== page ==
New scheme launched to boost croft woodland

by | Nov 3, 2015 | Featured Slider, Latest, News


Crofters are to be given free advice and support as part of a new scheme to create 1,235 acres of new woodland by 2020.

The Croft Woodlands Project is led by the Woodland Trust Scotland, Forestry Commission Scotland, Point and Sandwick Trust and the Scottish Crofting Federation.

In a bid to create the new woodland areas, three croft woodland advisers will be appointed to provide specialist support and advice to crofting communities in the Highlands, Orkney and Shetland.

A dedicated project officer for the Western Isles will be employed at the end of this year, with another appointed for Argyll and Lochaber in early 2016.

“Crofting forms the backbone of many remote and fragile communities. Increasingly crofters are finding that they have to diversify, and creating and managing small areas of woodland can be an excellent way to do that,” said MSP John Finnie, launching the scheme at Ian Mhor croft, near Dingwall.

“I’m pleased that the Woodland Trust Scotland is working with a range of organisations to offer crofters free support overcome the major hurdles faced by those who want to plant trees and manage woodland effectively.”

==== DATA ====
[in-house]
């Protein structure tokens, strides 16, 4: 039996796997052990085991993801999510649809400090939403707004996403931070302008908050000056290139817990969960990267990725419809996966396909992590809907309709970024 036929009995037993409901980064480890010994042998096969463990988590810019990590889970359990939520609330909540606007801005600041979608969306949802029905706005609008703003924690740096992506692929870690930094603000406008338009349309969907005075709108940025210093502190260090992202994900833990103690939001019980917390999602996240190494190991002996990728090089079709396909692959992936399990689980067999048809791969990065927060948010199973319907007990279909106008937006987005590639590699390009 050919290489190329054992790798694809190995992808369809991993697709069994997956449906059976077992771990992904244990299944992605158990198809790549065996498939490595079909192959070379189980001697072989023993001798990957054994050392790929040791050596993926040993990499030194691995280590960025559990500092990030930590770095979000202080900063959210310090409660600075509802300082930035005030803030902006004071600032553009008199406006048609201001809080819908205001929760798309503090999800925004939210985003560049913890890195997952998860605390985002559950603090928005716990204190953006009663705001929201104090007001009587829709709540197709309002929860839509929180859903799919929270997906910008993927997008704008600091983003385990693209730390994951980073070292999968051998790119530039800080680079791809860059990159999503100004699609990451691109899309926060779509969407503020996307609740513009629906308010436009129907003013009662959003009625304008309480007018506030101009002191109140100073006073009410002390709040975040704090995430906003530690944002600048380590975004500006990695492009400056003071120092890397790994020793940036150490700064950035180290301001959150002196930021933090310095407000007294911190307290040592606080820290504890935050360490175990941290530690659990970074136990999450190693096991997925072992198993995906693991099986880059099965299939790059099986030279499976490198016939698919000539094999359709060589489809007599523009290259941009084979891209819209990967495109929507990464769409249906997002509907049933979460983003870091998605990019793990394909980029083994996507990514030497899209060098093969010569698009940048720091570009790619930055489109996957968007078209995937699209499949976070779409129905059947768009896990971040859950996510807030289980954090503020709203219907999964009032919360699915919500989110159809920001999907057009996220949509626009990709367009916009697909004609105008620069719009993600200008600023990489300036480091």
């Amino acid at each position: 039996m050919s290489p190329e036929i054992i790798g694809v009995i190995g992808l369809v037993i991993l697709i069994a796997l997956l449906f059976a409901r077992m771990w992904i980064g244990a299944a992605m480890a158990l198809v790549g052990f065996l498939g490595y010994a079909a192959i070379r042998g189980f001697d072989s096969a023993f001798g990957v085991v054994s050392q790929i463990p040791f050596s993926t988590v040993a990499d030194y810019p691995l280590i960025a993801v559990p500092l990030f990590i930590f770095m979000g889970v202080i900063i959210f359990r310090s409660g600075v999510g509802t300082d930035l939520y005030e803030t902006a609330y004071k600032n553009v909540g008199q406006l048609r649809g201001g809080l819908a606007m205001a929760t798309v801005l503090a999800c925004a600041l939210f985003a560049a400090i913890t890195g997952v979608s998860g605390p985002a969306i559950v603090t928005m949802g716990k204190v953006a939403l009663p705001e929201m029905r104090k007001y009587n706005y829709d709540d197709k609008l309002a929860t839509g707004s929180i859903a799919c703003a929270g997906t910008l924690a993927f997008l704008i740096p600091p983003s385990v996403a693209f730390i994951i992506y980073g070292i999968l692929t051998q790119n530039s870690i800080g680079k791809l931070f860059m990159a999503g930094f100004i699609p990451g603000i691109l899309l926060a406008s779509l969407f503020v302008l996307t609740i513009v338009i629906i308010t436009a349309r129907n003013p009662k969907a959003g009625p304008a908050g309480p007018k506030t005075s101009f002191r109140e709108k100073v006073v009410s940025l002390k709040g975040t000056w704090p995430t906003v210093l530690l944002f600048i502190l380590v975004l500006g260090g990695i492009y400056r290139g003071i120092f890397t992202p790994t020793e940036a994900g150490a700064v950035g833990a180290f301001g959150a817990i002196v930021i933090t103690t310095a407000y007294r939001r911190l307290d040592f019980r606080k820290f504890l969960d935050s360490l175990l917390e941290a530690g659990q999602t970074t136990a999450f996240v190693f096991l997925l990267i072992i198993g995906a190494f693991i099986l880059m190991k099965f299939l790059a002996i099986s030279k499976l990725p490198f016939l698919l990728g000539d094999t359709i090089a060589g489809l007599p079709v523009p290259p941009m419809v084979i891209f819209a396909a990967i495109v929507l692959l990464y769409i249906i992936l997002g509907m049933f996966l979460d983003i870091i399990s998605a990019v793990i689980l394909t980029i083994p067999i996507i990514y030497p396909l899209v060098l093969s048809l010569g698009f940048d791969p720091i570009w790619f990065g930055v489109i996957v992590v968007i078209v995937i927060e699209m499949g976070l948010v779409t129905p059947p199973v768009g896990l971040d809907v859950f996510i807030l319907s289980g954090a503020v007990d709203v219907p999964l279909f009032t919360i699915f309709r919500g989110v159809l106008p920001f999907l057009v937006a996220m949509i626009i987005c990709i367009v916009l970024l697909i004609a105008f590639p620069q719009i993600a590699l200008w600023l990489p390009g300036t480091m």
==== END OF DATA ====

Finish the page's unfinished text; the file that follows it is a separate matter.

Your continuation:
The project’s lead officer, William Beattie, said: “Our package of free advice and support is designed to overcome the main barriers that are holding crofters back from planting trees, primarily expertise in woodland management and finding funding.

“Not every croft will be suitable for woodland but we know from the Crofting Census that more than one in 10 crofters have already planted trees on their holdings, and there’s an unfulfilled demand from others who want to do the same.”

Ian Mhor croft is a 40-acre certified organic enterprise run by Jo Hunt and Lorna Walker.

The pair have planted 25 acres of woodland, including native woodland and commercial conifers and broadleaves, with funding from the Scottish Rural Development Programme.

Mr Hunt said: “Planting new woodland has definitely helped us diversify. In the long term it will boost local wildlife and create some extra income through selling woodland products including quality Douglas fir logs. Additional advice and support for crofters is welcome because it can be a challenge to get started, but with perseverance lots of benefits can be achieved.”

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